Sisily shook her head. Why trouble herself? If there were anyone wandering around up there, then surely they would have seen and heard the arrivals. Once again, she nibbled her lip and fretted about the damage Grievance had done to the door. The man had been drenched and frustrated and his massive frame caged a terrible temper.

Never mind, she told herself. We’ll leave what we can for the damages. And perhaps she should write a small note of apology. Not to mention make sure the troupe were all on their best behaviour while sheltering here overnight.

Behind her, fuss and fluster filled the doorway as a handful of normally exuberant and colourful egos dragged themselves and their baggage in out of the storm. The exuberance and colour was heavily diluted under a layer of damp and sodden clothing and they quarrelled over who should enter first.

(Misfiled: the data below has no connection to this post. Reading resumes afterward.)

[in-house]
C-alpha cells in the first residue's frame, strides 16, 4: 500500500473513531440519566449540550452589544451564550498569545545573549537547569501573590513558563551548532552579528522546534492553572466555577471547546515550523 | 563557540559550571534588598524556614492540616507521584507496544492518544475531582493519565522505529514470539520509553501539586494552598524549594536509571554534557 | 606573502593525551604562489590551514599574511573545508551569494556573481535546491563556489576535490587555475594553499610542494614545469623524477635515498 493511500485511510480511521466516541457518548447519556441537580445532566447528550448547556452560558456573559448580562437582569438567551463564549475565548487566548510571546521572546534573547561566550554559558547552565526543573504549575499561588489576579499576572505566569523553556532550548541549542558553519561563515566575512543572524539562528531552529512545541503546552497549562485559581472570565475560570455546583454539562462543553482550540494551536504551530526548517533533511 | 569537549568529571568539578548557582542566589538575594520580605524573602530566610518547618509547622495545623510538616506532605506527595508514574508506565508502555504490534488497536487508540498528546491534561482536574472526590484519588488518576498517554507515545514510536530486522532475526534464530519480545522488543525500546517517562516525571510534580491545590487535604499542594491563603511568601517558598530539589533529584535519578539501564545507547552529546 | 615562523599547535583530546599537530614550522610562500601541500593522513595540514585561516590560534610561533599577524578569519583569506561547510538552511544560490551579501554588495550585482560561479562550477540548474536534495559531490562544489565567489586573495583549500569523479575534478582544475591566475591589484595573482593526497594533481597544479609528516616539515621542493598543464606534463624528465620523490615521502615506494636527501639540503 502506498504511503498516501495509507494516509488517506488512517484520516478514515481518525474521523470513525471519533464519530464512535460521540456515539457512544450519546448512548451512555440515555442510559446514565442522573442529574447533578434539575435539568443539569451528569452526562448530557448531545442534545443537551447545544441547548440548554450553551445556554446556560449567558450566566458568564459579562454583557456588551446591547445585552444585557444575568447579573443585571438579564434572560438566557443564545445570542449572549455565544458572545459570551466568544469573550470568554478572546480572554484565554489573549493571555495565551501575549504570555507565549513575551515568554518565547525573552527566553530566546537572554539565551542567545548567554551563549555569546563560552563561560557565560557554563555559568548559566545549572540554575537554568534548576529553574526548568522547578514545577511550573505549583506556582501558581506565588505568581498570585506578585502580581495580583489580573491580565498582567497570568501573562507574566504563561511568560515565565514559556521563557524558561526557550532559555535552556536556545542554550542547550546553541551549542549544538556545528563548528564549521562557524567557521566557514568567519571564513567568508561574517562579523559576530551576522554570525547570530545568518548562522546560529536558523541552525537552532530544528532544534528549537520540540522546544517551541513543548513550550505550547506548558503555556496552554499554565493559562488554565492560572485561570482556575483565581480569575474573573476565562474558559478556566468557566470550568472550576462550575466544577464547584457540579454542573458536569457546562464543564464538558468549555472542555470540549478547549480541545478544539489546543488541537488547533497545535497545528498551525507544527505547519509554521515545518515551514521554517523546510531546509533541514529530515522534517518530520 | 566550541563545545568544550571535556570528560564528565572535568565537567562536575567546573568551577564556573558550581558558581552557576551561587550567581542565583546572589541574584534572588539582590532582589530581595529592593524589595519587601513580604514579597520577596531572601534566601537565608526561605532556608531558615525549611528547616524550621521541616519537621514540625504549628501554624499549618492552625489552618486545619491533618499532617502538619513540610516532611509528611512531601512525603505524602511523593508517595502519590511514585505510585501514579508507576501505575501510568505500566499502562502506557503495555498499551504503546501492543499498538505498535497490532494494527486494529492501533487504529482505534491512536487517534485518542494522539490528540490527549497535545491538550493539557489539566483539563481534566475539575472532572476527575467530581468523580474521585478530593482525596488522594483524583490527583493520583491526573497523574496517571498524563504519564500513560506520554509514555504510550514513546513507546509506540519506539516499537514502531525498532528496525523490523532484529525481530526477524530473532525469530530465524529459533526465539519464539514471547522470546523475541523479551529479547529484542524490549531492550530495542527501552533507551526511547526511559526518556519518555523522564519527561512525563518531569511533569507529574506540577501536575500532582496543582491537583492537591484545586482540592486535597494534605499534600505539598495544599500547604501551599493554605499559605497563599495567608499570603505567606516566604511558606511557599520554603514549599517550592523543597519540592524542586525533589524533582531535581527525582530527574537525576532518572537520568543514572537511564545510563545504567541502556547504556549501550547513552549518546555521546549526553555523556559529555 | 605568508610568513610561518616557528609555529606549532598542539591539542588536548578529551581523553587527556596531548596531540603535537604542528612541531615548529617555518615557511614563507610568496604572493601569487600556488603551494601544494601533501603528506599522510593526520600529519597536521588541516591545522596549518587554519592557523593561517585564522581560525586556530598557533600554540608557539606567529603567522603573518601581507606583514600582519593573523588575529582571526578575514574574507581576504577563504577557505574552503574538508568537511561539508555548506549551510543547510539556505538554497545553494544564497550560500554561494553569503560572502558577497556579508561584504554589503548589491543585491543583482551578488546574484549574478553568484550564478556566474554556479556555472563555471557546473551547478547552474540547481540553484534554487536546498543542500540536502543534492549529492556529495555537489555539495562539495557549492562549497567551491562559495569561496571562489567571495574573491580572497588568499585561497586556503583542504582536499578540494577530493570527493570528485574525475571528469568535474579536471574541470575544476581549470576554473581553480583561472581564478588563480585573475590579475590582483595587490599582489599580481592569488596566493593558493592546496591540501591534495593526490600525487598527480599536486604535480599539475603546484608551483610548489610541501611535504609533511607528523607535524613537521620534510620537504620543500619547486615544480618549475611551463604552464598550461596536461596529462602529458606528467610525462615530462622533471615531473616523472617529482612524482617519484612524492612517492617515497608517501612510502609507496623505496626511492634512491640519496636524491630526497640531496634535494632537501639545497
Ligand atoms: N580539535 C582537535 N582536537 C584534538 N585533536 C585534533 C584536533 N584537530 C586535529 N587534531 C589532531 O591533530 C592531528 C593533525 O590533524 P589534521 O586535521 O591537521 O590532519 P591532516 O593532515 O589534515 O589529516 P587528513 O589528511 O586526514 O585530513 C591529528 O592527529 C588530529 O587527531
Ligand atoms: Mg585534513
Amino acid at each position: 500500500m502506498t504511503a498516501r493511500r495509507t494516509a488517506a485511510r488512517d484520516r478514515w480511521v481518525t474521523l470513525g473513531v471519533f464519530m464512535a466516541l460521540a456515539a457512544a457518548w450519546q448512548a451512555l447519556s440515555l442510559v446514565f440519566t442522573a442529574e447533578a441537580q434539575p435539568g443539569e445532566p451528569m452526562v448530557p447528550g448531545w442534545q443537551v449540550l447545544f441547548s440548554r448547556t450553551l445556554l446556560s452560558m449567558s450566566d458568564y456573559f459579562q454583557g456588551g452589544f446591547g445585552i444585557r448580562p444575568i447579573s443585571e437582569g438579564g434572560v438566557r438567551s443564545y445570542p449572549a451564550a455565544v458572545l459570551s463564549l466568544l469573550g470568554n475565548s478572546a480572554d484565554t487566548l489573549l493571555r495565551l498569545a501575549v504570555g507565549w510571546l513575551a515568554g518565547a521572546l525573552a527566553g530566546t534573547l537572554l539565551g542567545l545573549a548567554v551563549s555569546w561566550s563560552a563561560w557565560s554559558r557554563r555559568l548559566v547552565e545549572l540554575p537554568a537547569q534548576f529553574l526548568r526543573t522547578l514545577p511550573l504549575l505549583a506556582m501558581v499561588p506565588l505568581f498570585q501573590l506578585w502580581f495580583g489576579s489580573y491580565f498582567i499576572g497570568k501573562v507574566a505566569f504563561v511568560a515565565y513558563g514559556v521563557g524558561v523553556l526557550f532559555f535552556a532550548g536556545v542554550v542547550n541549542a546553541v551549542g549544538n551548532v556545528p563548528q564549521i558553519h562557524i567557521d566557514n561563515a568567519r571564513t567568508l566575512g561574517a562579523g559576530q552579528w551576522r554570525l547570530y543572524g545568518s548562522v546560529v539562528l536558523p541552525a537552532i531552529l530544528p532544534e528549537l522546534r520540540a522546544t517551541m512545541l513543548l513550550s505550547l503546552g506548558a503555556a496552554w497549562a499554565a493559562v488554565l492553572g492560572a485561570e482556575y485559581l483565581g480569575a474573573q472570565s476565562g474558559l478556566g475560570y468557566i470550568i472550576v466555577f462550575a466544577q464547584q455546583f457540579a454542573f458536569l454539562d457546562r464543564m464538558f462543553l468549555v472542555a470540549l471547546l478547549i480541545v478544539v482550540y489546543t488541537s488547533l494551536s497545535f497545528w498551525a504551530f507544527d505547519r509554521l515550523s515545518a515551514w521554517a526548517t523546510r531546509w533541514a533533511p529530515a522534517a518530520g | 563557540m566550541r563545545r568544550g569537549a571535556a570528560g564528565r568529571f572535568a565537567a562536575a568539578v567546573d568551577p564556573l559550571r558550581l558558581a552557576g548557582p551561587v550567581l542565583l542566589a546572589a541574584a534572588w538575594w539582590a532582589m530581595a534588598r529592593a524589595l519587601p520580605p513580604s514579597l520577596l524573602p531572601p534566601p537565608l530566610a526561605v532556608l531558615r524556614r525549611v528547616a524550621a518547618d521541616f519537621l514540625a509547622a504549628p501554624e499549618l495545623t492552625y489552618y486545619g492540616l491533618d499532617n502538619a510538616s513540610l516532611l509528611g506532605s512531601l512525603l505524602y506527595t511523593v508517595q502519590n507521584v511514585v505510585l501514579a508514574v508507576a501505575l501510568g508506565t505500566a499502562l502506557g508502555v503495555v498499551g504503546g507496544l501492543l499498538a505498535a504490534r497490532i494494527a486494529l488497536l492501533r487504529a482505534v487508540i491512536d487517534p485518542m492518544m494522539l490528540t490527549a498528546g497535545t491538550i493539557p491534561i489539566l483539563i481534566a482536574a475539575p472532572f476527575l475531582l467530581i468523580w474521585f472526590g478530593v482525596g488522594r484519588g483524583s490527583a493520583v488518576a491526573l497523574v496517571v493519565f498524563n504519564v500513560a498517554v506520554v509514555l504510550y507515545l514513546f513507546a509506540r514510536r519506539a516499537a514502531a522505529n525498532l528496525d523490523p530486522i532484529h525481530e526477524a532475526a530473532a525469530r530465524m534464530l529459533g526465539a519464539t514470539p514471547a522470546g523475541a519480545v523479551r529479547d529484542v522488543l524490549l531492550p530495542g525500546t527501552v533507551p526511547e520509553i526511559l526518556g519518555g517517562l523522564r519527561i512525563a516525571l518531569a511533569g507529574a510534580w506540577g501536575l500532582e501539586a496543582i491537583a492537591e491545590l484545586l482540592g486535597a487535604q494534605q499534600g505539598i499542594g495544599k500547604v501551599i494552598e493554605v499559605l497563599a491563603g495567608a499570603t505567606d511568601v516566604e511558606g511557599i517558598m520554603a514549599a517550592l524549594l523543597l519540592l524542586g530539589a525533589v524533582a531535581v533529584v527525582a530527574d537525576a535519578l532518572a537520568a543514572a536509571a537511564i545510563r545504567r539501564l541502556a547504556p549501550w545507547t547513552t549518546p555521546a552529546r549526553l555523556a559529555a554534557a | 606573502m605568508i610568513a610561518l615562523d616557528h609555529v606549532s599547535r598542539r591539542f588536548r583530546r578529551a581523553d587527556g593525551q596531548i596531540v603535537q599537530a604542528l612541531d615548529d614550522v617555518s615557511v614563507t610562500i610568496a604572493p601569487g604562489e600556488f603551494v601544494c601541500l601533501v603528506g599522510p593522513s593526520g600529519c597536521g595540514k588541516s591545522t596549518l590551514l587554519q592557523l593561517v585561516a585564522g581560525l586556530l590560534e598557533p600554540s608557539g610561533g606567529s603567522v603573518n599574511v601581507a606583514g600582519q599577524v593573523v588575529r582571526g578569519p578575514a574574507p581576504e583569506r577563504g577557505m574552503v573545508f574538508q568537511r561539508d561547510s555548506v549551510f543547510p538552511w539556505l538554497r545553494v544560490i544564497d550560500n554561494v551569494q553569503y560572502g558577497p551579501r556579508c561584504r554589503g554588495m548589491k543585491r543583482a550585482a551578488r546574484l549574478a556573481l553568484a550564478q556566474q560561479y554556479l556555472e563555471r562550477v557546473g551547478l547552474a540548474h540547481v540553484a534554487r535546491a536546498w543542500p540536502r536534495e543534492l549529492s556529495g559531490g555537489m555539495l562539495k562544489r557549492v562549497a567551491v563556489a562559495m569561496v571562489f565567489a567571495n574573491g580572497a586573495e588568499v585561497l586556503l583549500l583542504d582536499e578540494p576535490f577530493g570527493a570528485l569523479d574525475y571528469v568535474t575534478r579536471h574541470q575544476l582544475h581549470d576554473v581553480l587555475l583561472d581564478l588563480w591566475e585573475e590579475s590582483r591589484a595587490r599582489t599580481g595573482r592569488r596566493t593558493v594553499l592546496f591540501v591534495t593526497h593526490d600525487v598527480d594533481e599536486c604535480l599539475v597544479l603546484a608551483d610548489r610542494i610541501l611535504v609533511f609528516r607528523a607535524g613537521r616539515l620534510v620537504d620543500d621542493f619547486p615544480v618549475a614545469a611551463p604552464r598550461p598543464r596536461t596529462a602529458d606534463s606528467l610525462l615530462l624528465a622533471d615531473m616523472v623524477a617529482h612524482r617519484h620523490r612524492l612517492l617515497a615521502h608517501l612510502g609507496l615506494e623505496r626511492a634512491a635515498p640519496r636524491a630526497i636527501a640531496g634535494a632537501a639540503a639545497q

Eventually, chivalry won, with Livier Revoir claiming ladies before gentlemen and reminding everyone of his various tour-de-force performances as the leading lady in all their plays. Clustering in his impressive wake came scrawny Derby Brown, pecking at the air like a nervous chicken; Benevolence Wisheart, their grand old dame of stone, living proof that one could grow to resemble a gargoyle and yet retain a kindly disposition; young Wallis Fringe, with his handsomeness that was never dashing, but rather just sat around and posed on his face. He flicked his rebellious hair out of his eyes and curdled his creamy-smooth features in disgust as he was confronted by their prospective lodgings. Finally, Grievance tramped inside, depositing the last of the bags on the UNWELCOME mat.

“Lords and saints preserve us from this filthy night!” implored Livier. Loud enough for the shadows at the very back to hear – and possibly enough to make them flinch. “What manner of stage have you brought us to, Sisily, darling?”